June 17, 2001
The Paperless One has always received a shiver down his spine upon the sight of the "Church" of Scientology in downtown Toronto. The building, located on a Yonge Street corner, has many floors and compels passers-by to wonder what goes on in those many windows. Of course, the windows all seem to have Venetian blinds drawn, and short of seeing "Battlefield Earth" or reading L. Ron Hubbard's books, one may never know what goes on inside the world of Scientology.
No one I know actually is a Scientologist, yet having seen the works of a number of celebrities like Travolta, Kirstie Alley, Tom Cruise, and Nancy Cartwright (yes, the voice of Bart Simpson - cue the conspiracy theories now), I feel that they might not be all that bad.
After all, I know a lot of Christians, and aside from seeing them engage in mass cult-like behaviour from time to time, they seem quite normal as well!
Does "Battlefield Earth" give us a glimpse of the future from the visionary L. Ron Hubbard, who has previously tackled late-night infomercials and the recruitment of celebrities to strengthen the ranks of the Scientologist cult? Or is it just psychosomatic fodder for those who feel that the future need be shaped by the science fiction of yesterday and today in order to adhere to some sort of self-fulfilling prophecy agenda?
Does "Battlefield Earth" have anything to do with "Love is a Battlefield" by Pat Benatar? After all, both were allegedly groundbreaking (Pat's video for being the first to feature narrative tracks not on the original song, so "Pop-Up Video" tells me.
"It's nice to know you can be a cause of your life as well as an effect," John Travolta, said of his Scientology training. "It's a logical and very sane way of living. I don't get upset as easily as I used to. I don't think I could have handled my success as well without it."
So I suppose it's no coincidence that John Travolta disappeared out of the post-1980's limelight and resurfaced in Quentin Tarantino's "Pulp Fiction". Now he's a huge box office draw, as is Tom Cruise, who screams "conspiracy theory" as well, as it is evident that Cruise's staying power has more to do with an "external source" than running a string of hit films that hasn't died down since "Risky Business".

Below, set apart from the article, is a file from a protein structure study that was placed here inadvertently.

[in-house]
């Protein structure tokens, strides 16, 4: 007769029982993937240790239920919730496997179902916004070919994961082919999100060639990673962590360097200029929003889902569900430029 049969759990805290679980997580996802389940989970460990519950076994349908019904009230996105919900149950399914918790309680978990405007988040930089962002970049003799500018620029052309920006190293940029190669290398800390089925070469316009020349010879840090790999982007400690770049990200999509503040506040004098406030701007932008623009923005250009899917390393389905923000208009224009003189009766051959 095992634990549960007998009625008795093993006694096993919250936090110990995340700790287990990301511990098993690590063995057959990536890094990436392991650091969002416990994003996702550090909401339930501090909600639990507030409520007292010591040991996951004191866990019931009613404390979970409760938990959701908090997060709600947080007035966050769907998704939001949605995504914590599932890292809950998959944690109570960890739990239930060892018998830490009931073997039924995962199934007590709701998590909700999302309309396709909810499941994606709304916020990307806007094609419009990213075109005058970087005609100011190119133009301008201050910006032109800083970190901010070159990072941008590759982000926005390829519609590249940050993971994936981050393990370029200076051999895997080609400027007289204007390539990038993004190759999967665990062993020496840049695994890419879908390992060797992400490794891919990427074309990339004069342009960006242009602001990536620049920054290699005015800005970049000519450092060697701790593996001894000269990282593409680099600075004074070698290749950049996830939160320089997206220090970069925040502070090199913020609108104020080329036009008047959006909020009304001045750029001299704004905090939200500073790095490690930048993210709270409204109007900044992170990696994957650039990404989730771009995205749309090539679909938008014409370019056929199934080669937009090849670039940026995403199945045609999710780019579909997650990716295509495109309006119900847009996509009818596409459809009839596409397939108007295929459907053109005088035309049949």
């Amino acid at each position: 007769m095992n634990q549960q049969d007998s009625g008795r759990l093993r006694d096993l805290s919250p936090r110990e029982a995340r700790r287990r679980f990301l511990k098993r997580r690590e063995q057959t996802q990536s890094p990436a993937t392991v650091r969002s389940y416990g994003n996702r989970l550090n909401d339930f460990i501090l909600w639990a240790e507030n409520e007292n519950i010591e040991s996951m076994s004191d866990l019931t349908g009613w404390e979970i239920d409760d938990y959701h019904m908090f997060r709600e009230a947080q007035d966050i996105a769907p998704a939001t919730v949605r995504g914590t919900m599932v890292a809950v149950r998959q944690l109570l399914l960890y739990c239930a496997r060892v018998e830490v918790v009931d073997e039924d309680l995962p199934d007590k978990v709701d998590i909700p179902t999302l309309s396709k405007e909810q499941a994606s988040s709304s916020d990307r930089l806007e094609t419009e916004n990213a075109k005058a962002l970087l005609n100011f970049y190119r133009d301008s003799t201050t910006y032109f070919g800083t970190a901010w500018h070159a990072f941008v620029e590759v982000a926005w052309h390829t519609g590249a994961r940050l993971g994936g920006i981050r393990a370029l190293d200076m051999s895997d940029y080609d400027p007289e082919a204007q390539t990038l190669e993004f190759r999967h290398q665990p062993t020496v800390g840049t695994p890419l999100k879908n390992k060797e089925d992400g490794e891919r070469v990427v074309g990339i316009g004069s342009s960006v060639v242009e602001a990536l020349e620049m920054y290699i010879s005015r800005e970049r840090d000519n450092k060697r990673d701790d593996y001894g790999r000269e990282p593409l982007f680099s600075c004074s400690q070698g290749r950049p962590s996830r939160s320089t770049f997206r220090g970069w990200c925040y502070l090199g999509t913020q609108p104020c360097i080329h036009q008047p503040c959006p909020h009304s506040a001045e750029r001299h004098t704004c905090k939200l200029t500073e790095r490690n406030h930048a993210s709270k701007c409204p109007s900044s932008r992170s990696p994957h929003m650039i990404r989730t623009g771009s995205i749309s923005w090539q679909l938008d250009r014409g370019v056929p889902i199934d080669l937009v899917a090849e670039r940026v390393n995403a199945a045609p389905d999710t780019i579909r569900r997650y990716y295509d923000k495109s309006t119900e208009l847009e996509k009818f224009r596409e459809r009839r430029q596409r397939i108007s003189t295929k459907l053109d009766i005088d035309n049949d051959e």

As for "Battlefield Earth", the movie didn't exactly do the box-office wonders that Scientologists had hoped it would. There were more kids walking around singing "Shut your fucking face, uncle fucker!" (the catchy song of Terrance and Phillip of "South Park" fame), than there were kids "delving into the popular sci-fi works of L. Ron Hubbard". The whole plan sort of backfired actually. Sighs of relief were heard everywhere but the Travolta compound.
It seems as though the masses aren't as stupid as everyone thinks...or are they?
Cue more conspiracy theories, kids. Was "Battlefield Earth" merely a test run for a true Scientology vehicle that has yet to come? Maybe it all really has something to do with "All Your Base Belong To Us"? After all, the Internet seems like the perfect vehicle for spreading the gospel. Could it be that the Internet, increasingly being monopolized by people with cult-leader-like names like Stratton Sclavos, is actually the creation of a cult?!?
You all know how fast the "virus du jour" tends to spread throughout the Internet - especially when it involves popular workplace-oriented e-mail clients. How concerned would you be if you found out that virus scanner software companies were cutting cheques to Scientologists? Makes you wonder, huh?
It made people in Germany a little nervous too, when they found out that the "Defrag" program in Windows 2000 was developed by Scientologists. Microsoft even put up a Knowledge Base article detailing how to rid the OS of the Scientologist Defrag program.
I'm sure this has something to do with a cult, too (see picture above, then click the link). I was right! The Internet is evil!